All I can say is, my parents tried. They tried hard to wean me away from being a hater. "You're not allowed to hate your brother," I was told, often. I was not allowed to hate eggplant or even the New York Yankees. Actually, my father never pushed too hard on that, because he was from Boston. I figured out that I could hate, but couldn't say so.
The parental message was perfectly sound and valid, and still is. Hating is a symptom of emotional immaturity. Having said that, I hate February. I know hating allows bias and bigotry to dominate good judgment, but consider February.
It begins with Groundhog Day, an observance devoted to predicting how rotten the rest of the month will be. And for that they trust a rodent who gobbles gardens. Then you need other holidays to divert your attention from how unpleasant a month this really is.
Presidents' Day honors George Washington and Abraham Lincoln, both born in February, both stripped of their own birthdays in favor of a convenient Monday somewhere in between. You celebrate the legacy of our greatest presidents by going out and buying a car made in Japan. That's what they tell you on TV. Nobody ever implores you to buy a car in the name of President William Henry Harrison, also born in February. That's because he gave a long inaugural speech while standing in the rain, and a month later John Tyler was president.
Flower-sellers and the candy man have their own moment as well. It's Valentine's Day. Make a nice gesture toward someone important in your life. If you do that only on Valentine's Day, there won't be anyone important in your life.
And consider the name February. You can't even pronounce it. Who tucked that "R" in there behind the "B," anyway? Feb-brew-airy. Right. How often do you hear it that way? Feb-you-airy, Febwary, and for the British, even Feburce.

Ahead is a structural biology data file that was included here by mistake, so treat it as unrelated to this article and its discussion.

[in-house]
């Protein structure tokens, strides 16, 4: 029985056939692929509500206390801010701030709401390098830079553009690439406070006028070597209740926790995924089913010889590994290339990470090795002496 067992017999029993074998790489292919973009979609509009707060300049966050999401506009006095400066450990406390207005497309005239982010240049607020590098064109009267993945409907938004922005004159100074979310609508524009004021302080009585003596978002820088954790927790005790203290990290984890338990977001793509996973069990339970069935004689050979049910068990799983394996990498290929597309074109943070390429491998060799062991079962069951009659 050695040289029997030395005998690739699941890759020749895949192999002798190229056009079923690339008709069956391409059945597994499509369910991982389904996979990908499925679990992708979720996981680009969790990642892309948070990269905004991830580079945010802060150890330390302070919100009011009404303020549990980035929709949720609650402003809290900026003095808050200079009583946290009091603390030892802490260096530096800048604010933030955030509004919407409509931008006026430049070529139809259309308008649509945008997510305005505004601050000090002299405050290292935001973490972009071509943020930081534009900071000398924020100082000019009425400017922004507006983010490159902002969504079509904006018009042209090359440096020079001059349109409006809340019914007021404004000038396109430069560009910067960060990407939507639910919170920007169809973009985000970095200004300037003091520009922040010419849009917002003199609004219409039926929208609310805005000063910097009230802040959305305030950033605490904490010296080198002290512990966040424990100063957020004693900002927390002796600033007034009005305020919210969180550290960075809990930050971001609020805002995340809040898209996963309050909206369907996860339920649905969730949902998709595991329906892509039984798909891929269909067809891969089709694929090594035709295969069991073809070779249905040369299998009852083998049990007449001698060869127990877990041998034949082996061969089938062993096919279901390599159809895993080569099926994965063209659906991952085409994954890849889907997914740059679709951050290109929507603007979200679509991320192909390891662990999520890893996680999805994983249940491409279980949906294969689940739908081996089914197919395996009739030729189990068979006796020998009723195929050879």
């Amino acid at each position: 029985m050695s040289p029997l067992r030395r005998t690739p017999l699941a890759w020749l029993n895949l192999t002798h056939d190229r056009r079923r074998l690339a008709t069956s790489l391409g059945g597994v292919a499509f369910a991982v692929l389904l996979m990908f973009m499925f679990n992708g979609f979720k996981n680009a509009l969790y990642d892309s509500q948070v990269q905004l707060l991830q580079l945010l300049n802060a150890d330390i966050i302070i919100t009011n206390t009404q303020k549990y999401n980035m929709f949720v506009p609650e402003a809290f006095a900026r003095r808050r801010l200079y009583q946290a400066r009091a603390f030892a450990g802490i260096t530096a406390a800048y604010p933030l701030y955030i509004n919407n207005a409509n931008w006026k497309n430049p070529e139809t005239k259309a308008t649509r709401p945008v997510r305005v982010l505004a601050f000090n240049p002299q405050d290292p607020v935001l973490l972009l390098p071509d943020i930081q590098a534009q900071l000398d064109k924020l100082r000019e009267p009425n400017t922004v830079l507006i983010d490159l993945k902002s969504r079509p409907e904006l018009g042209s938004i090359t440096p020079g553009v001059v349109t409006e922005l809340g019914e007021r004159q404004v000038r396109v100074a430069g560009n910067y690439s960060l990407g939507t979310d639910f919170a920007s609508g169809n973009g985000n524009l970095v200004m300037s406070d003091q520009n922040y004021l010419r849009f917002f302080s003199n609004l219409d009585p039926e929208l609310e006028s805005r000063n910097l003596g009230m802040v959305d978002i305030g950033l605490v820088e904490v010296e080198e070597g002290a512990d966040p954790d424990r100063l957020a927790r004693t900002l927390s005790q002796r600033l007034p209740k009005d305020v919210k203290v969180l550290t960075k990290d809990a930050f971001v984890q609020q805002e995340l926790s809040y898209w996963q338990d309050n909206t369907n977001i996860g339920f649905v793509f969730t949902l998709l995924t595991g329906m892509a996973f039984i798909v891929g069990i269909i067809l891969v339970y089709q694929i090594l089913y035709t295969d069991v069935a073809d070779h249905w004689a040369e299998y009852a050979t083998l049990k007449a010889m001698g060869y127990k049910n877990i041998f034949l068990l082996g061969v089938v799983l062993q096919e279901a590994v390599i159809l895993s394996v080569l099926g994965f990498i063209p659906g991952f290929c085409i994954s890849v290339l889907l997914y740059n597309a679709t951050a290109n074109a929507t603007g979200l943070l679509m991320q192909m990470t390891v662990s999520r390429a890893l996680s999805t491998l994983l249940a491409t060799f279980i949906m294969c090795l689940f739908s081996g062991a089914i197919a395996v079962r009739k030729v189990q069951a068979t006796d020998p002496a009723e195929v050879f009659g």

Can you imagine a mother naming her daughter February? I mean, there are a lot of Aprils and Mays and Junes walking around, and even some Springs and Summers. And a guy in "Lonesome Dove" was called July Johnson, and another was Augustus.
But Februarius? No thank you-us! It's really the Feb-brew part that annoys the ear, but the airy part is suspect as well.
Think for a moment of the last four months of the year, when the temperatures are chilling down to winter. Their names all end, appropriately, with "brrrr." Now when it's really cold and miserable, we have two months with misleading names: Jan-you-airy, and of course Febrew-airy. Saying those months are airy is what the Brits refer to as understatement.
The name comes from Februa, an ancient purification festival the Romans used to hold in the middle of the month. I can't imagine that for 2,000 years, nobody's been able to improve on the name.
It's time. Let's purify February. We have a fertile language that spins out dozens of new words every year. Let's abolish the name and come up with one that's at least a little less ugly on the tongue.
But think fast. The saving grace of February is it's short, even in Leap Year.
* Steve Delaney, former host of Monitor Radio 'Early Edition,' lives in Milton, Vt.